Last weekend my son and I spent the morning at Pima County Teen Court. Bodhi was a volunteer and served as a juror. He loved it. We will go back. And I will probably start volunteering as a "judge" presiding over the process.
A parent/son volunteer organization called boys team charity hooked us up with Teen Court. If you and your middle school/high school aged son are looking for something to do together, check them out. Previously we have volunteered with the Southern Arizona Food Bank and JAWS, a tremendous Pima County program where kids who have spinal cord injuries compete in wheelchair sports from rugby to basketball. Each experience has been very valuable, and Pima County Teen Court deserves some more recognition.
From Teen Court's materials:
Teen Court is a diversion program where a defendant is judged by a jury of his or her peers. All of the participants in the courtroom are teens, except for the judge. Minors who participate in Teen Court have been arrested, admitted guilt, and have chosen to be sentenced in Teen Court instead of going through the Pima County Juvenile Court system. The teens are represented by trained attorneys, also teenagers, who present their case to the jury for sentencing.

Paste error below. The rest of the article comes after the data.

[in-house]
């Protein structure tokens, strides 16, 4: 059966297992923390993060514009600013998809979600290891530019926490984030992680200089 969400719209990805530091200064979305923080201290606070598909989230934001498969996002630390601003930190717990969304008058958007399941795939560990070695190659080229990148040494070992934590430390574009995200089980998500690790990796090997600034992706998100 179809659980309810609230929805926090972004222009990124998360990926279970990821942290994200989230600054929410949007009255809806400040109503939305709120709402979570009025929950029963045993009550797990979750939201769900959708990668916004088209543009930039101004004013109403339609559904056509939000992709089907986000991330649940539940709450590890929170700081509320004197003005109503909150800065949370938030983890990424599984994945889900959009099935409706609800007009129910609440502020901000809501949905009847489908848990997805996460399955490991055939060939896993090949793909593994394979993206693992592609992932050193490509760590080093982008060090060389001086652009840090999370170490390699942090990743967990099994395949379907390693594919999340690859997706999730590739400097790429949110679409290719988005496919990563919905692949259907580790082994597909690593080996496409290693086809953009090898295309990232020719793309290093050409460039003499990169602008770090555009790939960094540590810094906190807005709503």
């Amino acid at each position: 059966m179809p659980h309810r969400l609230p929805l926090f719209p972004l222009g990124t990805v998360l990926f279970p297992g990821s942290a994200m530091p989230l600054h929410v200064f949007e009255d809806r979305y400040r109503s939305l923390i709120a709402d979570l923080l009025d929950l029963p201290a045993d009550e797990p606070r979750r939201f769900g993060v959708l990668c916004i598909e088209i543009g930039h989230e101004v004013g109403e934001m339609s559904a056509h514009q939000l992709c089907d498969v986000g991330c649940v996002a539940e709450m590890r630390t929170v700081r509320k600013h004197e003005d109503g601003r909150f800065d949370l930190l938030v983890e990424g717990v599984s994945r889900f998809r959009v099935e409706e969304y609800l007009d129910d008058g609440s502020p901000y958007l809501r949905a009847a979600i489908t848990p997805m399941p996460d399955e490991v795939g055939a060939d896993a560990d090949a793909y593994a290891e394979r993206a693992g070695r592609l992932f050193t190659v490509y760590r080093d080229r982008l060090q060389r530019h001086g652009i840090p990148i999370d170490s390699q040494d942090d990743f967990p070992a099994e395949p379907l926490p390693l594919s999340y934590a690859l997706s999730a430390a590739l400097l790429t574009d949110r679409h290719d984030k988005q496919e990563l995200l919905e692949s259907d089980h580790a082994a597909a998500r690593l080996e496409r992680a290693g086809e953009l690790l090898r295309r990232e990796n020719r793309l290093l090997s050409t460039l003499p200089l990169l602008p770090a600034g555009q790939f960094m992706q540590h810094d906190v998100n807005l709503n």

An outstanding feature is that teens must complete the sentence selected by their peers. The sentences are designed to be constructive rather than punitive. Each sentence includes mandatory features - at least one letter of apology; jury duty; and Basic Training, which is a family education workshop in basic communication skills, responsible decision-making, accountability, and juvenile law. Other workshops and activities can also be assigned by the jury. These might include substance abuse prevention, anger management, goal-setting, or the effects of shoplifting.
Teen defendants must also participate in a Wellness Screening and, as required, are assigned drug treatment and counseling to be completed as part of their Teen Court sentence.
Since it's inception in 1995, Teen Court has conducted over 7,500 cases. Teens who participate in this diversion process are about 33% less likely to offend again. This is a stand out program that is just off the radar. I was surprised to learn that even as the non-profit program run through the Pima County Partnership reduces the load on the juvenile justice system, it receives no state or local funding. That is unfortunate and seems unfair. The program diverts many defendants, and saves the county resources in the process. And the county shares none of those savings to keep the program going.
If you would like to learn more or volunteer at teen court, check out their website here. It's a very worthwhile place to volunteer your time.